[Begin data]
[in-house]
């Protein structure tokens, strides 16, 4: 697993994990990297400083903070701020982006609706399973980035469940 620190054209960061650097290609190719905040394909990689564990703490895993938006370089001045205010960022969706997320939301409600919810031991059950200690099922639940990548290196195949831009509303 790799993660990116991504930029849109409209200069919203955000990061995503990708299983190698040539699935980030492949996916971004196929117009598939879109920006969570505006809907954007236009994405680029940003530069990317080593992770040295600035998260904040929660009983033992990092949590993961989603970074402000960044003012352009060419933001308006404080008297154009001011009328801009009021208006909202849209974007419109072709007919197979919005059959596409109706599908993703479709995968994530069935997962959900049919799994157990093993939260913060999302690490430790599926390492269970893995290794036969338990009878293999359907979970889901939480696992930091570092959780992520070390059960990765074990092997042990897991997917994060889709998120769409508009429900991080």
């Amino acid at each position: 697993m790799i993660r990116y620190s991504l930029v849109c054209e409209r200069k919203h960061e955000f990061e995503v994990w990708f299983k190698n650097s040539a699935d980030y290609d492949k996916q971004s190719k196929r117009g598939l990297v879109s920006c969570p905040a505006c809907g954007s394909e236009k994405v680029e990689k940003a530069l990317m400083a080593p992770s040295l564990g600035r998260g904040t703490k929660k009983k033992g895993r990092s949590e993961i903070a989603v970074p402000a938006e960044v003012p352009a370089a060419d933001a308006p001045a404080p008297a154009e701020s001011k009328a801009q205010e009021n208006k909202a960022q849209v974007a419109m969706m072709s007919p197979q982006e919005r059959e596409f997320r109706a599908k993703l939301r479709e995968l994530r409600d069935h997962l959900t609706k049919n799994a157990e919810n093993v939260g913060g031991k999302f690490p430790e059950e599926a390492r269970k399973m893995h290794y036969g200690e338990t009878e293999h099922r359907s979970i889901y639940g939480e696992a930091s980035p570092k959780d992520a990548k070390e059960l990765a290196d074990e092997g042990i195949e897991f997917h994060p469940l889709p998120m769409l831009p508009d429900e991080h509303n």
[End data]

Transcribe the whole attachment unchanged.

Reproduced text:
[in-house]
């Protein structure tokens, strides 16, 4: 697993994990990297400083903070701020982006609706399973980035469940 620190054209960061650097290609190719905040394909990689564990703490895993938006370089001045205010960022969706997320939301409600919810031991059950200690099922639940990548290196195949831009509303 790799993660990116991504930029849109409209200069919203955000990061995503990708299983190698040539699935980030492949996916971004196929117009598939879109920006969570505006809907954007236009994405680029940003530069990317080593992770040295600035998260904040929660009983033992990092949590993961989603970074402000960044003012352009060419933001308006404080008297154009001011009328801009009021208006909202849209974007419109072709007919197979919005059959596409109706599908993703479709995968994530069935997962959900049919799994157990093993939260913060999302690490430790599926390492269970893995290794036969338990009878293999359907979970889901939480696992930091570092959780992520070390059960990765074990092997042990897991997917994060889709998120769409508009429900991080």
């Amino acid at each position: 697993m790799i993660r990116y620190s991504l930029v849109c054209e409209r200069k919203h960061e955000f990061e995503v994990w990708f299983k190698n650097s040539a699935d980030y290609d492949k996916q971004s190719k196929r117009g598939l990297v879109s920006c969570p905040a505006c809907g954007s394909e236009k994405v680029e990689k940003a530069l990317m400083a080593p992770s040295l564990g600035r998260g904040t703490k929660k009983k033992g895993r990092s949590e993961i903070a989603v970074p402000a938006e960044v003012p352009a370089a060419d933001a308006p001045a404080p008297a154009e701020s001011k009328a801009q205010e009021n208006k909202a960022q849209v974007a419109m969706m072709s007919p197979q982006e919005r059959e596409f997320r109706a599908k993703l939301r479709e995968l994530r409600d069935h997962l959900t609706k049919n799994a157990e919810n093993v939260g913060g031991k999302f690490p430790e059950e599926a390492r269970k399973m893995h290794y036969g200690e338990t009878e293999h099922r359907s979970i889901y639940g939480e696992a930091s980035p570092k959780d992520a990548k070390e059960l990765a290196d074990e092997g042990i195949e897991f997917h994060p469940l889709p998120m769409l831009p508009d429900e991080h509303n």